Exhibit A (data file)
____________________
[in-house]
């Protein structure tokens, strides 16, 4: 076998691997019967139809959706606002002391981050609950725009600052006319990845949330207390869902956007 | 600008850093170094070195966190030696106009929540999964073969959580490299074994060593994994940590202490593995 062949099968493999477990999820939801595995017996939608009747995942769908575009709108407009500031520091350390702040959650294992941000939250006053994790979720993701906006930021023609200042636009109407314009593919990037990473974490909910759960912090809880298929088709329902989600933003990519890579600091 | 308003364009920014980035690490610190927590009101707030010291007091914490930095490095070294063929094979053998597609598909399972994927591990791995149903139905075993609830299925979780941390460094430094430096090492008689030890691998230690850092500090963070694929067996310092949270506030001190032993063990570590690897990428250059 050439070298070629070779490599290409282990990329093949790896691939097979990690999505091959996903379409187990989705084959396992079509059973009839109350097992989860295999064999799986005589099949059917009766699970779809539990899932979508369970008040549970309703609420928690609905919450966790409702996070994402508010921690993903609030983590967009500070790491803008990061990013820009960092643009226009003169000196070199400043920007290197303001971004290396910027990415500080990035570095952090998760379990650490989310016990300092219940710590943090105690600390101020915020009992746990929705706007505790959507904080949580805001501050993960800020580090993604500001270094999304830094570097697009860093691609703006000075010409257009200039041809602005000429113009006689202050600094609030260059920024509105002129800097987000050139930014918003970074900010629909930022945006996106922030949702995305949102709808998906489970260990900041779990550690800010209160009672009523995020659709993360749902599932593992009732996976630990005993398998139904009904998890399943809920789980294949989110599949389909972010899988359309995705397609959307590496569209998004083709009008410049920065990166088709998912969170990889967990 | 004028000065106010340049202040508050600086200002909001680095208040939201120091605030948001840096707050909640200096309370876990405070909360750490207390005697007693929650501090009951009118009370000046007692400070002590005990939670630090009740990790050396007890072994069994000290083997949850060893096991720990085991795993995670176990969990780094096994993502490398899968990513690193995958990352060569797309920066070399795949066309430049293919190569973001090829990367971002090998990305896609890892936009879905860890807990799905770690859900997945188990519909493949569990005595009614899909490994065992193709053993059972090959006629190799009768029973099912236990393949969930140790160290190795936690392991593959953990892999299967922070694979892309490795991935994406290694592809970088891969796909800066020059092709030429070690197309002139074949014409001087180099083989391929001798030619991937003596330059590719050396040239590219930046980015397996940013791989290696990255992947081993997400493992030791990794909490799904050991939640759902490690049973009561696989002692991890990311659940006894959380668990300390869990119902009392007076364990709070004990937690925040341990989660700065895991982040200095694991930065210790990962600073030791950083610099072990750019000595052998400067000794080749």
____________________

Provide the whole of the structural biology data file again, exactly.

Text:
[in-house]
């Protein structure tokens, strides 16, 4: 076998691997019967139809959706606002002391981050609950725009600052006319990845949330207390869902956007 | 600008850093170094070195966190030696106009929540999964073969959580490299074994060593994994940590202490593995 062949099968493999477990999820939801595995017996939608009747995942769908575009709108407009500031520091350390702040959650294992941000939250006053994790979720993701906006930021023609200042636009109407314009593919990037990473974490909910759960912090809880298929088709329902989600933003990519890579600091 | 308003364009920014980035690490610190927590009101707030010291007091914490930095490095070294063929094979053998597609598909399972994927591990791995149903139905075993609830299925979780941390460094430094430096090492008689030890691998230690850092500090963070694929067996310092949270506030001190032993063990570590690897990428250059 050439070298070629070779490599290409282990990329093949790896691939097979990690999505091959996903379409187990989705084959396992079509059973009839109350097992989860295999064999799986005589099949059917009766699970779809539990899932979508369970008040549970309703609420928690609905919450966790409702996070994402508010921690993903609030983590967009500070790491803008990061990013820009960092643009226009003169000196070199400043920007290197303001971004290396910027990415500080990035570095952090998760379990650490989310016990300092219940710590943090105690600390101020915020009992746990929705706007505790959507904080949580805001501050993960800020580090993604500001270094999304830094570097697009860093691609703006000075010409257009200039041809602005000429113009006689202050600094609030260059920024509105002129800097987000050139930014918003970074900010629909930022945006996106922030949702995305949102709808998906489970260990900041779990550690800010209160009672009523995020659709993360749902599932593992009732996976630990005993398998139904009904998890399943809920789980294949989110599949389909972010899988359309995705397609959307590496569209998004083709009008410049920065990166088709998912969170990889967990 | 004028000065106010340049202040508050600086200002909001680095208040939201120091605030948001840096707050909640200096309370876990405070909360750490207390005697007693929650501090009951009118009370000046007692400070002590005990939670630090009740990790050396007890072994069994000290083997949850060893096991720990085991795993995670176990969990780094096994993502490398899968990513690193995958990352060569797309920066070399795949066309430049293919190569973001090829990367971002090998990305896609890892936009879905860890807990799905770690859900997945188990519909493949569990005595009614899909490994065992193709053993059972090959006629190799009768029973099912236990393949969930140790160290190795936690392991593959953990892999299967922070694979892309490795991935994406290694592809970088891969796909800066020059092709030429070690197309002139074949014409001087180099083989391929001798030619991937003596330059590719050396040239590219930046980015397996940013791989290696990255992947081993997400493992030791990794909490799904050991939640759902490690049973009561696989002692991890990311659940006894959380668990300390869990119902009392007076364990709070004990937690925040341990989660700065895991982040200095694991930065210790990962600073030791950083610099072990750019000595052998400067000794080749």